The latest in our ongoing series of general whinging vis a vis shoddy box office (BO) experiences.
And for once it isn’t just the Whingers complaining.
The Old Vic
Andrew had a minor BO problem too this week.
- Old Vic! How can I help you?
- I’d like some tickets for Speed-the-Plow, please.
- Certainly. I’ve got some excellent seats in the centre of rows P and Q of the stalls..
- Ummm. OK. Have you got anything nearer the front?
- Or I can put you all together in Row D of the stalls.
Does the Old Vic really think that row P and Q are better seats than row D (which, confusingly, seems actually to be the second row)? Theatre Monkey says they are all much of a muchness but, to be frank, Andrew’s eyesight is fading and he would need binoculars from row P. And Phil would need his very largest (i.e. tuba-sized) ear-trumpet which would play havoc with the sightlines of the seats behind. That combined with his millinery.
Why can’t they be more like the Clapham Picture House? When you phone them for tickets they ask if you prefer to sit near the front, middle or back. To be fair, this is principally for their own entertainment as whatever you say is promptly followed by “Mmmmm. Nothing there, I’m afraid.”
Finborough Theatre / Ticket Web
A rather more offensive BO problem regarding an abortive attempt to secure 10 (count ’em!)tickets for Mr De Jongh’s Plague Over England. This is part of the Whingers’ new get-rich-quick scheme following the Othello madness which saw tickets changing hands on the black market for silly money.
The Finborough’s website assures you that “Booking Online is quickest, cheapest and easiest! There are no booking fees.” OK then.
But try and book 10 tickets online and it tells you that “Group Bookings can only be made by phone. 1 ticket free in every 10.”
Hmmm. Well, OK, then. 1 ticket free in every 10 can’t be bad. So Andrew plucks up courage to actually speak with a real person (he is more at home in cyberspace) and he dares to dial:
- “I’d like to book 10 tickets for Mr De Jongh’s Plague Over England, please”
- “Oh, I don’t know if we can do that”
- “But it says on the website 1 ticket free in every 10”
- “We haven’t been authorised to do that”
- “But it says on the website so it must be true.”
- “I’ll have to get back you. I’ll call you back later today or first thing tomorrow at the latest.”
That was a fortnight ago. No news yet.
This week even Guardian theatre critic Lyn Gardner was drawn into
whinging about ranting about sharing her BO problems on the Guardian blog this week which we trust she won’t mind reproducing in full:
I had a telling little run in with Trafalgar Studios on Tuesday when I went to the press night of Dealer’s Choice (which is very good and well worth seeing, but make sure you sit near the front).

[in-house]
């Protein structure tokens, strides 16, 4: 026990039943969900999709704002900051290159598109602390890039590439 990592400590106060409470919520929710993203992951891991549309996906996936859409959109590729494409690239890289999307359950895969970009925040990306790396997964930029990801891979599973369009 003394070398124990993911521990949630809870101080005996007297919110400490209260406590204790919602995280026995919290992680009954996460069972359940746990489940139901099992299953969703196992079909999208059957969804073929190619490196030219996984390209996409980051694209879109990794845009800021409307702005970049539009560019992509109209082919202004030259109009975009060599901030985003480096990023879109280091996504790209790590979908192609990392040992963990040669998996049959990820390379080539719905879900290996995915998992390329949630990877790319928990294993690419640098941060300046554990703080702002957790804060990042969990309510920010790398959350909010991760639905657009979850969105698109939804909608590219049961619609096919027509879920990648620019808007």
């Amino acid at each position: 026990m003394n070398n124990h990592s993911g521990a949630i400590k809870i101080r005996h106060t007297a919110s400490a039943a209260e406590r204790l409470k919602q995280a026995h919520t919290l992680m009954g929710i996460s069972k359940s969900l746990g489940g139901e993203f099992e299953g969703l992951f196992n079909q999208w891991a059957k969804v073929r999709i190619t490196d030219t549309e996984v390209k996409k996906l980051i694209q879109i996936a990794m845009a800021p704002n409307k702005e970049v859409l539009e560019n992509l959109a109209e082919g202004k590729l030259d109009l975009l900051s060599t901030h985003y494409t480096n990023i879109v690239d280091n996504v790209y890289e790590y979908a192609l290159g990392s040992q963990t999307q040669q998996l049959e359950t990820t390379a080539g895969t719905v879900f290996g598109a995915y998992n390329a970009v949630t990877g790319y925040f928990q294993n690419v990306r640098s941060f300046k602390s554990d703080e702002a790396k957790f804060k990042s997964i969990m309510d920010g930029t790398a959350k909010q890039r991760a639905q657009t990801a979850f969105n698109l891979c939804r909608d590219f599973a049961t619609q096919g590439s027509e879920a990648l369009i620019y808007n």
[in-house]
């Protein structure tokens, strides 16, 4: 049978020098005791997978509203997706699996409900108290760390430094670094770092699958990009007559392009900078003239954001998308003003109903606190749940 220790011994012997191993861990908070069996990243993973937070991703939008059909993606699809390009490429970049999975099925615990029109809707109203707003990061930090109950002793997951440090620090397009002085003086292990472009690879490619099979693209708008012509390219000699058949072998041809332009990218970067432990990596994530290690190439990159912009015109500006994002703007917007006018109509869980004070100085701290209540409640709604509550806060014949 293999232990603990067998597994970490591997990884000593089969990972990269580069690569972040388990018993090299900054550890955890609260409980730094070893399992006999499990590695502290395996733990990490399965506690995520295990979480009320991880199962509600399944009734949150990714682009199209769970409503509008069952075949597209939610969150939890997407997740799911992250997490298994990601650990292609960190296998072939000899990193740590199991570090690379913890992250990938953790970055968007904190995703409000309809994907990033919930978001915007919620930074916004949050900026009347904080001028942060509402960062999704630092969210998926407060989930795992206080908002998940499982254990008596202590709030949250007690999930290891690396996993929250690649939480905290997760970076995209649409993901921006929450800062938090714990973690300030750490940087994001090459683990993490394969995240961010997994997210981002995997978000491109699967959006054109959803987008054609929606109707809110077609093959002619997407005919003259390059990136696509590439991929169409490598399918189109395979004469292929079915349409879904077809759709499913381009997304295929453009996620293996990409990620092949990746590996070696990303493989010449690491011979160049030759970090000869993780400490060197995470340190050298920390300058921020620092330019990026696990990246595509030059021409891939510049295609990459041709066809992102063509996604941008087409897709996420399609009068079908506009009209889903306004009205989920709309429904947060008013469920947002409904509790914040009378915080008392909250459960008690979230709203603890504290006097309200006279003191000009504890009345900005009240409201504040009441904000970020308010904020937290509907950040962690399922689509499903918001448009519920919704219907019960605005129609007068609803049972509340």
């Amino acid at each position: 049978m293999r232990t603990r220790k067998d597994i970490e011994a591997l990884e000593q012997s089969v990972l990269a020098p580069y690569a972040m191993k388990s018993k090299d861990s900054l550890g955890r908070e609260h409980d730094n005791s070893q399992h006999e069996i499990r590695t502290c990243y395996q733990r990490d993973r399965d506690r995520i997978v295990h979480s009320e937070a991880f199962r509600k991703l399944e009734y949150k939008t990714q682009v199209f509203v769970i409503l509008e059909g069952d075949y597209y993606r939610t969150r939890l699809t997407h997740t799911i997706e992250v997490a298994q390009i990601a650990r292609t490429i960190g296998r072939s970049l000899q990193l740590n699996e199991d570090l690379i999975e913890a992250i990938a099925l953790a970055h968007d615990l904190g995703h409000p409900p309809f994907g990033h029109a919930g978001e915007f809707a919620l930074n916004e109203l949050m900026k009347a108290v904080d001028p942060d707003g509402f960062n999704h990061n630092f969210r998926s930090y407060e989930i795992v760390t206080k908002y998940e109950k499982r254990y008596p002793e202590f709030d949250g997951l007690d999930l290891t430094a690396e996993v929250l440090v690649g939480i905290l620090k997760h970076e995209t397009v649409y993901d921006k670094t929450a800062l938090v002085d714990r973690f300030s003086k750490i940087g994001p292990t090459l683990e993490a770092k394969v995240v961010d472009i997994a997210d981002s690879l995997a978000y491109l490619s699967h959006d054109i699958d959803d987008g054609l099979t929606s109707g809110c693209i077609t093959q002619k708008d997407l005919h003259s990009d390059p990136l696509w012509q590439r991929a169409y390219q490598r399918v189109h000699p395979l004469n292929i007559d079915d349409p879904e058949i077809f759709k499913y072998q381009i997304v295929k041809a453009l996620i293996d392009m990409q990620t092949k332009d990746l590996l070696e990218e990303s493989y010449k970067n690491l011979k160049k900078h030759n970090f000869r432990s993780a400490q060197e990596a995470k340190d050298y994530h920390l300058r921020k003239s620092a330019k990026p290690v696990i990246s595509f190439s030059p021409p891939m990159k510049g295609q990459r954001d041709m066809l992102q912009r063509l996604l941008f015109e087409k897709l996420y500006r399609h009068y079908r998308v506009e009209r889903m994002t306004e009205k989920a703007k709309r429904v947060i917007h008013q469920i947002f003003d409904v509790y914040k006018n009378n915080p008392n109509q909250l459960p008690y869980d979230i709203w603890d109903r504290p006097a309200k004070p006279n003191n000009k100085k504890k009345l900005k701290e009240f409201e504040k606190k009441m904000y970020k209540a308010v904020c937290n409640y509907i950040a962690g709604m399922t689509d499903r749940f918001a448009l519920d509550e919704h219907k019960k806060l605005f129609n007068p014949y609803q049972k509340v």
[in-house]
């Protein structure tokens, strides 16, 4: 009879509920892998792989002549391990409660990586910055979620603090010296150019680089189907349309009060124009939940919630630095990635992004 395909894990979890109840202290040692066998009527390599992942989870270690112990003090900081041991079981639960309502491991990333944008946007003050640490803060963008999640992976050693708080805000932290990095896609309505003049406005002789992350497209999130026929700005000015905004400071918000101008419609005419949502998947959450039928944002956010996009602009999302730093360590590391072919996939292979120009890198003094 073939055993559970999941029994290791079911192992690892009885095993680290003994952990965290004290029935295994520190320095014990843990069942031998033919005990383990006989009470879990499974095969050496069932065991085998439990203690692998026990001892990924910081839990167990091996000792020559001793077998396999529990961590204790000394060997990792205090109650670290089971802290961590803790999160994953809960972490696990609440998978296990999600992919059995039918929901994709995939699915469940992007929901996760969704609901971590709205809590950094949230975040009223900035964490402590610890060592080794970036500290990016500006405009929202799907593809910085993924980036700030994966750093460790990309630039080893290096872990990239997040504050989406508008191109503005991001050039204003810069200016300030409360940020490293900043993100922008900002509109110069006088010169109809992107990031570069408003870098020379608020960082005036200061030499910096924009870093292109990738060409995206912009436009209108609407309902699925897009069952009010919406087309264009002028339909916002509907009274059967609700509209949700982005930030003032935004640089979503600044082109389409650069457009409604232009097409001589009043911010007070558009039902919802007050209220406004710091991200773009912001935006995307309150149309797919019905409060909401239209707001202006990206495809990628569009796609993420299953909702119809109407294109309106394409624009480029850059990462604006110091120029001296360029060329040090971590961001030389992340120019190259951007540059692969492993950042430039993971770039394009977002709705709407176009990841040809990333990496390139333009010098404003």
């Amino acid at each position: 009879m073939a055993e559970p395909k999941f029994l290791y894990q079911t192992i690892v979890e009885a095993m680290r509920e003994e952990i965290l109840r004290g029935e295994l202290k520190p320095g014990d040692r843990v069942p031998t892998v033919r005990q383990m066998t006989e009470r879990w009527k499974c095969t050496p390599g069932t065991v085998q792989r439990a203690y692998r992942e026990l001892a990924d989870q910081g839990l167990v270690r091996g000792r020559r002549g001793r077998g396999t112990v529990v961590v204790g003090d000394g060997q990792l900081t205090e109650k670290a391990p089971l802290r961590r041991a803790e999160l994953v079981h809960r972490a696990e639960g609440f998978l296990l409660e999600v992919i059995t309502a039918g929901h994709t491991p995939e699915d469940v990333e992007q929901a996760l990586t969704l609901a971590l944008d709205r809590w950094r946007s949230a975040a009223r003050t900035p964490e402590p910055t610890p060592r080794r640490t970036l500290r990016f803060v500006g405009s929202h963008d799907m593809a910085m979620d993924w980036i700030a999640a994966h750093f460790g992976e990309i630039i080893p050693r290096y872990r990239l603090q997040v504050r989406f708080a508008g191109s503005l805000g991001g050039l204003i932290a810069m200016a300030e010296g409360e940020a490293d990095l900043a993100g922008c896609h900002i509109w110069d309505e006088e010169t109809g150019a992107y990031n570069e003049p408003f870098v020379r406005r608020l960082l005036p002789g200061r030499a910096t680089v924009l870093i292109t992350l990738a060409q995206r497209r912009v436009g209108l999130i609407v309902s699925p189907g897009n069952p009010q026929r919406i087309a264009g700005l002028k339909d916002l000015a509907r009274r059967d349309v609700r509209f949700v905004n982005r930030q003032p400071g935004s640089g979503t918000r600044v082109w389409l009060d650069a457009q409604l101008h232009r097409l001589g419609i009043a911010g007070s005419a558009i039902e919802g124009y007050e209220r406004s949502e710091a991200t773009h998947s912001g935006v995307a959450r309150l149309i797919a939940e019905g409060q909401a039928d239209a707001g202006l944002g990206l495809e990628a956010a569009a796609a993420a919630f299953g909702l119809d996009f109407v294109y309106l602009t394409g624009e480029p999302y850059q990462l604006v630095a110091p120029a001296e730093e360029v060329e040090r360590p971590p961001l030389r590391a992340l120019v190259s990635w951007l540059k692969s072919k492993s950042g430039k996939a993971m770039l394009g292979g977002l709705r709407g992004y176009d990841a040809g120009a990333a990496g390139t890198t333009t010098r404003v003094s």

Intending to buy some tickets for a future date for my family, I turned up half an hour early, but when I attempted to buy the tickets I was told I couldn’t because it was “inappropriate”. Inappropriate! How can it be inappropriate for a box office to sell tickets, selling tickets is surely what its function is? If an apparently open box office doesn’t sell tickets what possible purpose can it have?
Well, it seems that it is not there to sell tickets on press nights at Trafalgar Studios, where it appears that it requires six people to stand around to give two tickets to David Hare. (The press desk was separate so they weren’t having to deal with us hacks).
I was told–in no uncertain terms– to go away and book by phone the following day, even though this would mean incurring a booking fee. Clearly the box office manager, Martin Crosier, just can’t be bothered to sell tickets to paying customers when he can hand out tickets to celebs.
If I was a producer of Dealer’s Choice I’d be pretty upset that potential paying customers were being turned away. In the programme, the theatre manager, Adam Knight, writes: “If I, or any or my team can do anything further to accommodate your needs, please do not hestiate to ask any member of staff, whom I know will do all they can to help.”
But apparently this helpfulness doesn’t extend to actually selling you a ticket.
So this is what we want you to do:
We want you to get up now. We want all of you to get up out of your chairs. We want you to get up right now and go to the little window in the box office, open it, and stick your head in, and yell, “I’m as mad as hell, and I’m not going to take this anymore!”
It might help.